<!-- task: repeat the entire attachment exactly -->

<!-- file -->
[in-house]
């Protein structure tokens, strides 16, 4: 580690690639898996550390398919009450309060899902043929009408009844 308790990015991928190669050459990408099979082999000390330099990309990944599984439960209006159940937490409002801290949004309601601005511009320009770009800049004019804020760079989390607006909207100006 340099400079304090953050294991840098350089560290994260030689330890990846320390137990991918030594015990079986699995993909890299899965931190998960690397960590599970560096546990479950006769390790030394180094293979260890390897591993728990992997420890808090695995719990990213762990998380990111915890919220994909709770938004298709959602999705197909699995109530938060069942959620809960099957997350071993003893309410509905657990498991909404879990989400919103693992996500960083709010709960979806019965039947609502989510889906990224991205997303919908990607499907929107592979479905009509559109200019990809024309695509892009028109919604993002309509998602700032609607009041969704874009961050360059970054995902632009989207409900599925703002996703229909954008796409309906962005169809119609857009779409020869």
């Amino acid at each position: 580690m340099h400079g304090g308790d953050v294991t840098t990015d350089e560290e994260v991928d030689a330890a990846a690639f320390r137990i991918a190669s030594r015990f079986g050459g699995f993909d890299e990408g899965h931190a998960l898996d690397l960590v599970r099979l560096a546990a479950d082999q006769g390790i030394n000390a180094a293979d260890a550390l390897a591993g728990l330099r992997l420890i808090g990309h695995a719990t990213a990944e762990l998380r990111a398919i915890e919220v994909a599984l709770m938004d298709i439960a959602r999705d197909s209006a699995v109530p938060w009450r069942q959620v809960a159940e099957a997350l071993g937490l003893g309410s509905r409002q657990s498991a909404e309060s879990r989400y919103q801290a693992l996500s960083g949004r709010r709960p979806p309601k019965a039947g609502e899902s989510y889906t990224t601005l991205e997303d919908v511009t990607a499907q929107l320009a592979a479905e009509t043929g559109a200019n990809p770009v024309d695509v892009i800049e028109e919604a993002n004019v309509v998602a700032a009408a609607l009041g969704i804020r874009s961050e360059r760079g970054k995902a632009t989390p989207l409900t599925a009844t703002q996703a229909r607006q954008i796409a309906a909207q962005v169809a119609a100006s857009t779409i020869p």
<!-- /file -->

[in-house]
């Protein structure tokens, strides 16, 4: 580690690639898996550390398919009450309060899902043929009408009844 308790990015991928190669050459990408099979082999000390330099990309990944599984439960209006159940937490409002801290949004309601601005511009320009770009800049004019804020760079989390607006909207100006 340099400079304090953050294991840098350089560290994260030689330890990846320390137990991918030594015990079986699995993909890299899965931190998960690397960590599970560096546990479950006769390790030394180094293979260890390897591993728990992997420890808090695995719990990213762990998380990111915890919220994909709770938004298709959602999705197909699995109530938060069942959620809960099957997350071993003893309410509905657990498991909404879990989400919103693992996500960083709010709960979806019965039947609502989510889906990224991205997303919908990607499907929107592979479905009509559109200019990809024309695509892009028109919604993002309509998602700032609607009041969704874009961050360059970054995902632009989207409900599925703002996703229909954008796409309906962005169809119609857009779409020869």
């Amino acid at each position: 580690m340099h400079g304090g308790d953050v294991t840098t990015d350089e560290e994260v991928d030689a330890a990846a690639f320390r137990i991918a190669s030594r015990f079986g050459g699995f993909d890299e990408g899965h931190a998960l898996d690397l960590v599970r099979l560096a546990a479950d082999q006769g390790i030394n000390a180094a293979d260890a550390l390897a591993g728990l330099r992997l420890i808090g990309h695995a719990t990213a990944e762990l998380r990111a398919i915890e919220v994909a599984l709770m938004d298709i439960a959602r999705d197909s209006a699995v109530p938060w009450r069942q959620v809960a159940e099957a997350l071993g937490l003893g309410s509905r409002q657990s498991a909404e309060s879990r989400y919103q801290a693992l996500s960083g949004r709010r709960p979806p309601k019965a039947g609502e899902s989510y889906t990224t601005l991205e997303d919908v511009t990607a499907q929107l320009a592979a479905e009509t043929g559109a200019n990809p770009v024309d695509v892009i800049e028109e919604a993002n004019v309509v998602a700032a009408a609607l009041g969704i804020r874009s961050e360059r760079g970054k995902a632009t989390p989207l409900t599925a009844t703002q996703a229909r607006q954008i796409a309906a909207q962005v169809a119609a100006s857009t779409i020869p």